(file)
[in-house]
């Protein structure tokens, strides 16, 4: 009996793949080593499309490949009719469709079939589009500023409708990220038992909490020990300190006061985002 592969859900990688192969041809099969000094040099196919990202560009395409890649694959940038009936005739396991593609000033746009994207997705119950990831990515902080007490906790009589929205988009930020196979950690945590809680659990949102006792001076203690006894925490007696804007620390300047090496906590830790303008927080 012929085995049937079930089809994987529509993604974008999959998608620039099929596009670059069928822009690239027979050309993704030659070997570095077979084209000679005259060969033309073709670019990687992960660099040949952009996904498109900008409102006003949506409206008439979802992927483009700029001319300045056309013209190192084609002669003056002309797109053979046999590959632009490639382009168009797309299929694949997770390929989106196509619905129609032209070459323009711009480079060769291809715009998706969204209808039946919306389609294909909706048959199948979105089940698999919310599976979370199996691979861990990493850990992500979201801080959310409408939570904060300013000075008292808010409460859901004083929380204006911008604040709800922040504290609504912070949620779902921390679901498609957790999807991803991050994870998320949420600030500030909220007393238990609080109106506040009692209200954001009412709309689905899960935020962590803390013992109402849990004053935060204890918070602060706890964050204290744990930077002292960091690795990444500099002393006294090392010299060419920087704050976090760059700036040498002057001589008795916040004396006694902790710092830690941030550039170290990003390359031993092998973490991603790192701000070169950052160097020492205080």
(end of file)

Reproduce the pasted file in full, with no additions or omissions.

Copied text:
[in-house]
């Protein structure tokens, strides 16, 4: 009996793949080593499309490949009719469709079939589009500023409708990220038992909490020990300190006061985002 592969859900990688192969041809099969000094040099196919990202560009395409890649694959940038009936005739396991593609000033746009994207997705119950990831990515902080007490906790009589929205988009930020196979950690945590809680659990949102006792001076203690006894925490007696804007620390300047090496906590830790303008927080 012929085995049937079930089809994987529509993604974008999959998608620039099929596009670059069928822009690239027979050309993704030659070997570095077979084209000679005259060969033309073709670019990687992960660099040949952009996904498109900008409102006003949506409206008439979802992927483009700029001319300045056309013209190192084609002669003056002309797109053979046999590959632009490639382009168009797309299929694949997770390929989106196509619905129609032209070459323009711009480079060769291809715009998706969204209808039946919306389609294909909706048959199948979105089940698999919310599976979370199996691979861990990493850990992500979201801080959310409408939570904060300013000075008292808010409460859901004083929380204006911008604040709800922040504290609504912070949620779902921390679901498609957790999807991803991050994870998320949420600030500030909220007393238990609080109106506040009692209200954001009412709309689905899960935020962590803390013992109402849990004053935060204890918070602060706890964050204290744990930077002292960091690795990444500099002393006294090392010299060419920087704050976090760059700036040498002057001589008795916040004396006694902790710092830690941030550039170290990003390359031993092998973490991603790192701000070169950052160097020492205080």